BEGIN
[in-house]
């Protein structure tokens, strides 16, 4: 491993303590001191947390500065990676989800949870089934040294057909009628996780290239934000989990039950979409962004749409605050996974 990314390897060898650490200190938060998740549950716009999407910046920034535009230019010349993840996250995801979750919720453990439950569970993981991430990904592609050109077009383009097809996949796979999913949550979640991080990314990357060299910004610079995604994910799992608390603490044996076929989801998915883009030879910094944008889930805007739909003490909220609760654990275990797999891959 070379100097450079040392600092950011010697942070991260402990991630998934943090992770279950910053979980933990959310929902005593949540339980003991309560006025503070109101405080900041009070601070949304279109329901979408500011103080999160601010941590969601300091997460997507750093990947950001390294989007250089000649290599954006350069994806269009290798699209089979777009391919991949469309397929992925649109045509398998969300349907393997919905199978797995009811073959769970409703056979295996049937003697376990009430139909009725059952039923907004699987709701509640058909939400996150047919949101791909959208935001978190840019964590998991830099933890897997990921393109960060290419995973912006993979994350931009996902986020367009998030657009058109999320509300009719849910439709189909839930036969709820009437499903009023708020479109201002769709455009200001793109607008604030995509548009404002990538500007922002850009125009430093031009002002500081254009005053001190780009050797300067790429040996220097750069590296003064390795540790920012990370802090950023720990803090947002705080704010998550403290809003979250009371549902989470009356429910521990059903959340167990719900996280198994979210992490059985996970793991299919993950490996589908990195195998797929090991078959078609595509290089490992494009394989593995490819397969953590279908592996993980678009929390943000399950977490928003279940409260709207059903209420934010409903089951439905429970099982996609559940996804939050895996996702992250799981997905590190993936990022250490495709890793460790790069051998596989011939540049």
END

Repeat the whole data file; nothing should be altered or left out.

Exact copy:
[in-house]
């Protein structure tokens, strides 16, 4: 491993303590001191947390500065990676989800949870089934040294057909009628996780290239934000989990039950979409962004749409605050996974 990314390897060898650490200190938060998740549950716009999407910046920034535009230019010349993840996250995801979750919720453990439950569970993981991430990904592609050109077009383009097809996949796979999913949550979640991080990314990357060299910004610079995604994910799992608390603490044996076929989801998915883009030879910094944008889930805007739909003490909220609760654990275990797999891959 070379100097450079040392600092950011010697942070991260402990991630998934943090992770279950910053979980933990959310929902005593949540339980003991309560006025503070109101405080900041009070601070949304279109329901979408500011103080999160601010941590969601300091997460997507750093990947950001390294989007250089000649290599954006350069994806269009290798699209089979777009391919991949469309397929992925649109045509398998969300349907393997919905199978797995009811073959769970409703056979295996049937003697376990009430139909009725059952039923907004699987709701509640058909939400996150047919949101791909959208935001978190840019964590998991830099933890897997990921393109960060290419995973912006993979994350931009996902986020367009998030657009058109999320509300009719849910439709189909839930036969709820009437499903009023708020479109201002769709455009200001793109607008604030995509548009404002990538500007922002850009125009430093031009002002500081254009005053001190780009050797300067790429040996220097750069590296003064390795540790920012990370802090950023720990803090947002705080704010998550403290809003979250009371549902989470009356429910521990059903959340167990719900996280198994979210992490059985996970793991299919993950490996589908990195195998797929090991078959078609595509290089490992494009394989593995490819397969953590279908592996993980678009929390943000399950977490928003279940409260709207059903209420934010409903089951439905429970099982996609559940996804939050895996996702992250799981997905590190993936990022250490495709890793460790790069051998596989011939540049």